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7 College Campuses That Are Actually Great to Visit

By Tobey Grumet
January 12, 2022
Flagler College
©Sean Pavone/Shutterstock
An elite few of America's top schools have top attractions to match, combining architecture, landscapes and activities that are worth a visit.

Back to school season is almost upon us, but that doesn’t mean you have to give up your travel plans as you head back to class or send your beloved students off to school. Some of America’s college and university campuses are destinations unto themselves.

We’ve rounded up the most notable campuses across the US, highlighting features like stunning architecture, diverse landscapes, and culture and activities for the whole family. Because, let’s face it, studying isn’t everything.

Flagler College, St. Augustine, FL

Imagine attending college in a luxury hotel? This opulent campus centers around the original Ponce de Leon Hotel and was built in 1867 by a New York oil tycoon in the Spanish Renaissance Revival style. The school is a National Historic Landmark once visited by distinguished guests like Theodore Roosevelt, Mark Twain and Babe Ruth. Thomas Edison personally wired it for electricity and the world’s largest collection of Tiffany stained glass works resides inside.

In 2018, Flagler celebrated its 50th anniversary and Flagler Legacy Tours are offered from May to August.

Bard College, Annandale-on-Hudson, NY

This National Historic Landmark overlooks the Hudson River and the Catskill Mountains – spreading out over 540 acres. And though it dates to 1860, its architecture swings wildly from neoclassical to modern. With sweeping mansions now used as dorms, students and their families will appreciate the beauty of the Georgian revival Blithewood, the Collegiate Gothic Stine Row and Tudor revival Ward Manor.

But it’s the cutting-edge Richard B. Fisher Center for the Performing Arts, Frank Gehry’s first building constructed in the Northeast and open since 2003, which provides this campus a solid home for theater, music and adventurous performing arts, with over 200 events open to the public every year.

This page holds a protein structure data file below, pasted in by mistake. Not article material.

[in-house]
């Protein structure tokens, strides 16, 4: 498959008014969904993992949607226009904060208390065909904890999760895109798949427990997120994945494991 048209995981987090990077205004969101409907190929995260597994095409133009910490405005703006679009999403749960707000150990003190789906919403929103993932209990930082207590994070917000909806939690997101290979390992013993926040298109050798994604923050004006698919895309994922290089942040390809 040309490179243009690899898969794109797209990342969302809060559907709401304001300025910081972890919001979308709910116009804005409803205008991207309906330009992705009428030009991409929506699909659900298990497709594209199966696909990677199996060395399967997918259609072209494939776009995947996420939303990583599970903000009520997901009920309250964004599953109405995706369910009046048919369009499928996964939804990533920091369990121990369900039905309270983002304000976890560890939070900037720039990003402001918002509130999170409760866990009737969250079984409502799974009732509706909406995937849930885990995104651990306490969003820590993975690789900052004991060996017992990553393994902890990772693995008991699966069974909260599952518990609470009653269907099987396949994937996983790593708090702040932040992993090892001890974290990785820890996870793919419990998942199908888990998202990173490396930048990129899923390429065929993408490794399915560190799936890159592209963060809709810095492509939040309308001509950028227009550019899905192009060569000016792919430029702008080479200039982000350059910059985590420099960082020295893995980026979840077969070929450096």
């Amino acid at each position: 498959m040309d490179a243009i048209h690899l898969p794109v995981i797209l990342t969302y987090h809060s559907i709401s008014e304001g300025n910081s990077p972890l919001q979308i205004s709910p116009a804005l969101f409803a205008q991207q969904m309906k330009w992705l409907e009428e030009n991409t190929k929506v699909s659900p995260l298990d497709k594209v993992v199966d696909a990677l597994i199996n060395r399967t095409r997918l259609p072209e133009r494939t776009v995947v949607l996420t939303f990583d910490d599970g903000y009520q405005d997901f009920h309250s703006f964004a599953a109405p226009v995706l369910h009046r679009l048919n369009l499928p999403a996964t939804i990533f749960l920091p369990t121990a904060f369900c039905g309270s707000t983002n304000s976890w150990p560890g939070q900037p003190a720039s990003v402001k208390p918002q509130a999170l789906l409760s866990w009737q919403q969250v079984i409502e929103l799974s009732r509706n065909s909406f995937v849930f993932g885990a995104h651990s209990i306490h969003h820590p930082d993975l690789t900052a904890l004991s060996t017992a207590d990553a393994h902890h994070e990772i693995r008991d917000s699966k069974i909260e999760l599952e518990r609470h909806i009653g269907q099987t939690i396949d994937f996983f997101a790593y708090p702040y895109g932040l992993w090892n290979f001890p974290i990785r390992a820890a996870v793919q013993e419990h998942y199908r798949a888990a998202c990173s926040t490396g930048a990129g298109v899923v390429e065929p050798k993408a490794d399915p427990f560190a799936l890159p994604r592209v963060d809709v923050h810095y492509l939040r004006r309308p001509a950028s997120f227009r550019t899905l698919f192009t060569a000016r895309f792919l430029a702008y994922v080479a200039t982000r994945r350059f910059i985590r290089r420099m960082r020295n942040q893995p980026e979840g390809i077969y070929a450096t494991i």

Rice-University.jpg?mtime=20190813115702#asset:106632 The main building of Rice University from inside the campus © Christian Offenberg / Dreamstime.com

Rice University, Houston, TX

Nestled in the museum district of this busy city, Rice University consists of about 50 buildings spread across 285 acres and boasts an oasis of green space – including the over 4000 trees and shrubs in the Lynn R. Lowrey Arboretum. Of course, this is Texas, so football is a big part of campus life, and Rice Stadium, the site of Super Bowl VIII, can seat 47,000 fans and up to 70,000 people for other events.

Most of the architecture is uniform in its Mediterranean Revival-style, though older buildings like Lovett Hall, named after the university’s first president, preserves medieval elements and welcomes students and families alike with its iconic Sallyport arch. The more modern Twilight Epiphany Skyspace is also a draw, and the light show is open to the public six days a week.

De Pauw University, Greencastle, IN

Listed in the National Register of Historic Places, this Midwestern campus combines old world charm with a naturalist bent, boasting nine miles of trails in its 520-acre nature park – which encompasses fields, forests, waterfalls and even an abandoned limestone quarry.